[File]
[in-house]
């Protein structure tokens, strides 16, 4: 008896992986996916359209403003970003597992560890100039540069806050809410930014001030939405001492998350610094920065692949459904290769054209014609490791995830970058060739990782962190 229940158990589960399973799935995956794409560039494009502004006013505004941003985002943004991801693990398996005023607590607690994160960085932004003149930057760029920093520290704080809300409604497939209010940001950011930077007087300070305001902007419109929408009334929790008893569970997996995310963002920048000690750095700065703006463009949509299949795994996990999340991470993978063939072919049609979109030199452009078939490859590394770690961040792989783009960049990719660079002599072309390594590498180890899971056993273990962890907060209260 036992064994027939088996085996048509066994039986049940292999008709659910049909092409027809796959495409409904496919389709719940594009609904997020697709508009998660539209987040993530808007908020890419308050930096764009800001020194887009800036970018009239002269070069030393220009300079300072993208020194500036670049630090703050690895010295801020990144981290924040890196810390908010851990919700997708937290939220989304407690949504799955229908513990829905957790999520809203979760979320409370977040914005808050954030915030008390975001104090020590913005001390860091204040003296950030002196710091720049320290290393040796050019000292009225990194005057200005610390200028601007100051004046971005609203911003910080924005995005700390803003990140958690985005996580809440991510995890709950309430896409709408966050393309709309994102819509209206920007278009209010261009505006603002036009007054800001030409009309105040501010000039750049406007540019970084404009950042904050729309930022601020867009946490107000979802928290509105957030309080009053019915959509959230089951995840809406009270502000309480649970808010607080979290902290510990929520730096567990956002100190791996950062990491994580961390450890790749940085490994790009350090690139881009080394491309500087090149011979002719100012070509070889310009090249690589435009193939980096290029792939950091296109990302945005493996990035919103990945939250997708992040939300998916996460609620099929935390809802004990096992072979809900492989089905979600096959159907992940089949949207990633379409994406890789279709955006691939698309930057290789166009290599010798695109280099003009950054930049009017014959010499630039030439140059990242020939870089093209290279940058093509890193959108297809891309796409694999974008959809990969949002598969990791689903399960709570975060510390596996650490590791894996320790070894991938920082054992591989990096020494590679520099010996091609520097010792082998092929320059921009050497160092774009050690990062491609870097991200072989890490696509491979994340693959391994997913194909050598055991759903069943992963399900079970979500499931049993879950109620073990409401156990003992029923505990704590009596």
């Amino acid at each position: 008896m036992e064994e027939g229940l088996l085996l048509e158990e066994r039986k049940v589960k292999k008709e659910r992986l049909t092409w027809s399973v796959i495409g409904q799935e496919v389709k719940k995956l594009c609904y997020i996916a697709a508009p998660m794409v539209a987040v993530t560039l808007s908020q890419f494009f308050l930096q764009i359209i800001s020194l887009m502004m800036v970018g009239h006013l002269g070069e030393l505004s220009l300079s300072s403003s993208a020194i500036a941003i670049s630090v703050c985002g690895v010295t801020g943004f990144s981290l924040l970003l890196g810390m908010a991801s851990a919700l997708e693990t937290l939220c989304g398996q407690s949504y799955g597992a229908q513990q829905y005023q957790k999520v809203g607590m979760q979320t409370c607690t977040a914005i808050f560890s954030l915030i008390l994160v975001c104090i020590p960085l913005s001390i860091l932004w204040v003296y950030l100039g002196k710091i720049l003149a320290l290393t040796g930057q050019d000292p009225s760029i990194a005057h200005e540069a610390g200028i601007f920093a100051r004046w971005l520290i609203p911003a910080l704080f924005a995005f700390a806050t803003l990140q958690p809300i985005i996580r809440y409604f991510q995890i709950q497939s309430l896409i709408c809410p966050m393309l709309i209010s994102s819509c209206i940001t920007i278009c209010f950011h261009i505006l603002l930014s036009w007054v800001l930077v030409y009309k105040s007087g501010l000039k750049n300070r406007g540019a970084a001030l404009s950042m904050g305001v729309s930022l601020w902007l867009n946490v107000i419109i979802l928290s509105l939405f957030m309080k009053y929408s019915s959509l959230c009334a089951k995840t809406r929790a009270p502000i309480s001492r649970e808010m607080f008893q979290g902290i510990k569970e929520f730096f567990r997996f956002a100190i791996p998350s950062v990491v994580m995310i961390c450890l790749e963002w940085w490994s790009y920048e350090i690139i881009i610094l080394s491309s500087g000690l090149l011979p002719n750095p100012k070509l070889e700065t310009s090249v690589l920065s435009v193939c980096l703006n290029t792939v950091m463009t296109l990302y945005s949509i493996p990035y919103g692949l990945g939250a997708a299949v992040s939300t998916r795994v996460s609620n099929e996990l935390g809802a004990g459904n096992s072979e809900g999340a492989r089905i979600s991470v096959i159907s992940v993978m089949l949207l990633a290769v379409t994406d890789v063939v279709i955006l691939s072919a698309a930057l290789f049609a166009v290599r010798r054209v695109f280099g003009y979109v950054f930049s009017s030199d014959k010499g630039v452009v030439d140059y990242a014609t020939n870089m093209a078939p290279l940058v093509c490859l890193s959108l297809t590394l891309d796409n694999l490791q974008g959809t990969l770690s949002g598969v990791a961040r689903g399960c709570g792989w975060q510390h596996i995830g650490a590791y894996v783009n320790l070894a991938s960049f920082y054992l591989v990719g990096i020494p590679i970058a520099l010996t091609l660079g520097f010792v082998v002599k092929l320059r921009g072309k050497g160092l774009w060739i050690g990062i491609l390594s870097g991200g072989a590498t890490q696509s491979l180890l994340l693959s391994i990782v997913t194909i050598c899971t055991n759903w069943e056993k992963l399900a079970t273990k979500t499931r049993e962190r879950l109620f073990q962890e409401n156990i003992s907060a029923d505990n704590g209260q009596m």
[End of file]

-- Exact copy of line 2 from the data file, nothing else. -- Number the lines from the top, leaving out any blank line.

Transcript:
């Protein structure tokens, strides 16, 4: 008896992986996916359209403003970003597992560890100039540069806050809410930014001030939405001492998350610094920065692949459904290769054209014609490791995830970058060739990782962190 229940158990589960399973799935995956794409560039494009502004006013505004941003985002943004991801693990398996005023607590607690994160960085932004003149930057760029920093520290704080809300409604497939209010940001950011930077007087300070305001902007419109929408009334929790008893569970997996995310963002920048000690750095700065703006463009949509299949795994996990999340991470993978063939072919049609979109030199452009078939490859590394770690961040792989783009960049990719660079002599072309390594590498180890899971056993273990962890907060209260 036992064994027939088996085996048509066994039986049940292999008709659910049909092409027809796959495409409904496919389709719940594009609904997020697709508009998660539209987040993530808007908020890419308050930096764009800001020194887009800036970018009239002269070069030393220009300079300072993208020194500036670049630090703050690895010295801020990144981290924040890196810390908010851990919700997708937290939220989304407690949504799955229908513990829905957790999520809203979760979320409370977040914005808050954030915030008390975001104090020590913005001390860091204040003296950030002196710091720049320290290393040796050019000292009225990194005057200005610390200028601007100051004046971005609203911003910080924005995005700390803003990140958690985005996580809440991510995890709950309430896409709408966050393309709309994102819509209206920007278009209010261009505006603002036009007054800001030409009309105040501010000039750049406007540019970084404009950042904050729309930022601020867009946490107000979802928290509105957030309080009053019915959509959230089951995840809406009270502000309480649970808010607080979290902290510990929520730096567990956002100190791996950062990491994580961390450890790749940085490994790009350090690139881009080394491309500087090149011979002719100012070509070889310009090249690589435009193939980096290029792939950091296109990302945005493996990035919103990945939250997708992040939300998916996460609620099929935390809802004990096992072979809900492989089905979600096959159907992940089949949207990633379409994406890789279709955006691939698309930057290789166009290599010798695109280099003009950054930049009017014959010499630039030439140059990242020939870089093209290279940058093509890193959108297809891309796409694999974008959809990969949002598969990791689903399960709570975060510390596996650490590791894996320790070894991938920082054992591989990096020494590679520099010996091609520097010792082998092929320059921009050497160092774009050690990062491609870097991200072989890490696509491979994340693959391994997913194909050598055991759903069943992963399900079970979500499931049993879950109620073990409401156990003992029923505990704590009596």